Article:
Freebase

  1. Dragon

    A dragon is a legendary creature, typically with serpentine or reptilian traits, that features in the myths of many cultures. There are two distinct cultural traditions of dragons: the European dragon, derived from European folk traditions and ultimately related to Greek and Middle Eastern mythologies, and the Chinese dragon, with counterparts in Japan, Korea and other East Asian countries. The two traditions may have evolved separately, but have influenced each other to a certain extent, particularly with the cross-cultural contact of recent centuries. The English word "dragon" derives from Greek δράκων, "dragon, serpent of huge size, water-snake".

Chambers 20th Century Dictionary

  1. Dragon

    drag′un, n. a fabulous winged serpent: the constellation Draco: a fierce person: the flying lizard of the East Indies.—ns. Drag′onet, a little dragon: a genus of fishes of the goby family; Drag′on-fly, an insect with a long body and brilliant colours.—v.t. Drag′onise, to turn into a dragon: to watch like a dragon.—adjs. Drag′onish, Drag′on-like.—n. Drag′onism, watchful guardianship.—adj. Dragonné (her.), like a dragon in the hinder part, and a lion or the like in the fore part.—ns. Drag′on's-blood, the red resinous exudation of several kinds of trees in the W. and E. Indies, used for colouring; Drag′on's-head, a plant of genus Dracocephalum, of the mint family (Labiatæ): (her.) tenné or tawny when blazoning is done by the heavenly bodies; Drag′on-shell, a cowry; Drag′on's-wort, tarragon or snake-weed; Drag′on-tree (same as Dracæna). [Fr.,—L. draco, draconis—Gr. drakōn, from aorist of derk-esthai, to look.]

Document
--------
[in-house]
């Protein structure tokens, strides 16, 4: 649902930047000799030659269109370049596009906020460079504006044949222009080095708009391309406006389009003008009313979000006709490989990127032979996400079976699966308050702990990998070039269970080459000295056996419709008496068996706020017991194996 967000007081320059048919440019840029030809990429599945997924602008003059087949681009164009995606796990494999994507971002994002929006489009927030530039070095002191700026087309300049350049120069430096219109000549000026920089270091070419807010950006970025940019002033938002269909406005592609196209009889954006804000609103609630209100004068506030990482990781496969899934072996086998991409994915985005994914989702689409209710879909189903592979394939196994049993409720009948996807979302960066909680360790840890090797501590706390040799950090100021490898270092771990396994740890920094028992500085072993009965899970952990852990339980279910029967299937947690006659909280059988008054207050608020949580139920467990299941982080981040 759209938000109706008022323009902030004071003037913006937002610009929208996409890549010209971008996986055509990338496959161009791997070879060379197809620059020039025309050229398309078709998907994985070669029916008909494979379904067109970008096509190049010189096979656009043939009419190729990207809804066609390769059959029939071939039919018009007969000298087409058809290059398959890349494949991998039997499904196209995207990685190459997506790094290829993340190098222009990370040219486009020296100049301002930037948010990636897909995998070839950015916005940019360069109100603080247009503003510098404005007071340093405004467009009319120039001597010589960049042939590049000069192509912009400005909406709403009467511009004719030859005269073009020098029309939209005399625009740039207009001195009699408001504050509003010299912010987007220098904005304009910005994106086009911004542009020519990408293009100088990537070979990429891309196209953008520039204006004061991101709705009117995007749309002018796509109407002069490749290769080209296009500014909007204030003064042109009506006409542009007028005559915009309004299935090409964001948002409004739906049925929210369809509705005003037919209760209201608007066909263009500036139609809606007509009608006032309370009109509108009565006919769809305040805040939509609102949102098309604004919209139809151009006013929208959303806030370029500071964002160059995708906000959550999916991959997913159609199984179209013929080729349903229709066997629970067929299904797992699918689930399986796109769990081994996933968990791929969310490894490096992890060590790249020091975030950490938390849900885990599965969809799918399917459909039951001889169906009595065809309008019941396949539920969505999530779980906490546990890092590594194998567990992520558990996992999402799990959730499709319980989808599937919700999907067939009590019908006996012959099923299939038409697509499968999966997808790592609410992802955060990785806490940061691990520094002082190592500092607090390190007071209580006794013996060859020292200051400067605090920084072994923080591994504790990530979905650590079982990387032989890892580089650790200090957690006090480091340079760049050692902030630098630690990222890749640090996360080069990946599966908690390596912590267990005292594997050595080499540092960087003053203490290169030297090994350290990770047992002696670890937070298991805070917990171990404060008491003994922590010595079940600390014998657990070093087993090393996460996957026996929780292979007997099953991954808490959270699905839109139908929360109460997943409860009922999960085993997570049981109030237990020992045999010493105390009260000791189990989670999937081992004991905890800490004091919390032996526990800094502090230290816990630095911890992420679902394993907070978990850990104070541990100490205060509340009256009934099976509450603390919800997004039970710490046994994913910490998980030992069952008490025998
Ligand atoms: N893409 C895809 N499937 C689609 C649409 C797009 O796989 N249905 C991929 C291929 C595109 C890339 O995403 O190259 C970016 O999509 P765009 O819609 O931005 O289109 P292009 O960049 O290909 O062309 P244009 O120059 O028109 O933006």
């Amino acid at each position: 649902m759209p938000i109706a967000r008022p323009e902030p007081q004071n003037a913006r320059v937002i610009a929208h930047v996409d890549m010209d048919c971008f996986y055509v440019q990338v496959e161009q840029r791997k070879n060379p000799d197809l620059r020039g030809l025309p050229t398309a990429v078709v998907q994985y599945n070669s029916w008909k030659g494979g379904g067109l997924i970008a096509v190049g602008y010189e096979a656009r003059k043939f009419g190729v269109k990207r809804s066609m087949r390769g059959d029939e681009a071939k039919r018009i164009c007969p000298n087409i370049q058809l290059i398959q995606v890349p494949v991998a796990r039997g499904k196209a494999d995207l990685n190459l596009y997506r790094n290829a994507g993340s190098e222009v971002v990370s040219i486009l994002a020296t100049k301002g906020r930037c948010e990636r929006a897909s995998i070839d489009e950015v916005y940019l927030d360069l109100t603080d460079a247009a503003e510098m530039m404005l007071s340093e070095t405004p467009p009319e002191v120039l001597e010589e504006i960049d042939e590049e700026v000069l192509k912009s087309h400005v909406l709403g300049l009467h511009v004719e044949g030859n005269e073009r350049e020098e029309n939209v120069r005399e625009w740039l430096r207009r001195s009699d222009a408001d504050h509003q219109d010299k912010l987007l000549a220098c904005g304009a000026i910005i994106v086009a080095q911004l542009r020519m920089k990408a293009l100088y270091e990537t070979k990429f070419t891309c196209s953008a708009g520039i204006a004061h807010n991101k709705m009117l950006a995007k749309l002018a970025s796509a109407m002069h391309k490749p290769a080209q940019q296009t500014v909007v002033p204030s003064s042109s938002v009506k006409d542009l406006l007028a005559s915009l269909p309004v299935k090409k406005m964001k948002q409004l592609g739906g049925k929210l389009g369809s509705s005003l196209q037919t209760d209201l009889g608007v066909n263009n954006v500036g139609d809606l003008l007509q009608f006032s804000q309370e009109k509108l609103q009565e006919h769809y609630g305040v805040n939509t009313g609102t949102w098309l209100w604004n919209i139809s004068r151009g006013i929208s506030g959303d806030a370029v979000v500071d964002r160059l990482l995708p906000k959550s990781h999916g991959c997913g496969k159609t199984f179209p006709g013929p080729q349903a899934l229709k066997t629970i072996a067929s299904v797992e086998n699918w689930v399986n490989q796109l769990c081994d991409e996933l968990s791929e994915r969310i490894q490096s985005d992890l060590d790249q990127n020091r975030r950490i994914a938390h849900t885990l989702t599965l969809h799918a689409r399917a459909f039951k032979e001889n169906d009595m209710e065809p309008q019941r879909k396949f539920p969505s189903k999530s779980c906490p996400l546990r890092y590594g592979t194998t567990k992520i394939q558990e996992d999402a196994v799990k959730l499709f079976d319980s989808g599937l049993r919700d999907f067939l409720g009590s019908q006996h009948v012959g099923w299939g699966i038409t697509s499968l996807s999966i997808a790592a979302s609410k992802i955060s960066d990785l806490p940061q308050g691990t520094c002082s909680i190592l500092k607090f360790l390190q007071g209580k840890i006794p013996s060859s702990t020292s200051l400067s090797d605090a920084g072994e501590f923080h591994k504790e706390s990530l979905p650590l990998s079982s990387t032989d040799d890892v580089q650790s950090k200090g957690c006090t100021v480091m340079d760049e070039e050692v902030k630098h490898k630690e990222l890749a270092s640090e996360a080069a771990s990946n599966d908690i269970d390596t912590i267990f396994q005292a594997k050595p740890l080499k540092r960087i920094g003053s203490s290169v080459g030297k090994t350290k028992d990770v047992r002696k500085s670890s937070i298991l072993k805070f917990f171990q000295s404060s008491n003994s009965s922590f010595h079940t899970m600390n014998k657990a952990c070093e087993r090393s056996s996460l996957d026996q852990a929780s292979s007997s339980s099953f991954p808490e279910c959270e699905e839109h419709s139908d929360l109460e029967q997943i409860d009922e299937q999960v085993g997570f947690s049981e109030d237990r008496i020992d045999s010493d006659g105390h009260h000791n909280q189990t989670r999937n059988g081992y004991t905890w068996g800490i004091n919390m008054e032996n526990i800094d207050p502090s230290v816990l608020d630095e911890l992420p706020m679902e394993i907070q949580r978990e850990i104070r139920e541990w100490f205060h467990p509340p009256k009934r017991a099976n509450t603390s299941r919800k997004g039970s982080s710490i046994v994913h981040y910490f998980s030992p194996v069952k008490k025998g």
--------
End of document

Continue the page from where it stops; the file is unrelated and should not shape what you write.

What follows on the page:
The Nuttall Encyclopedia

  1. Dragon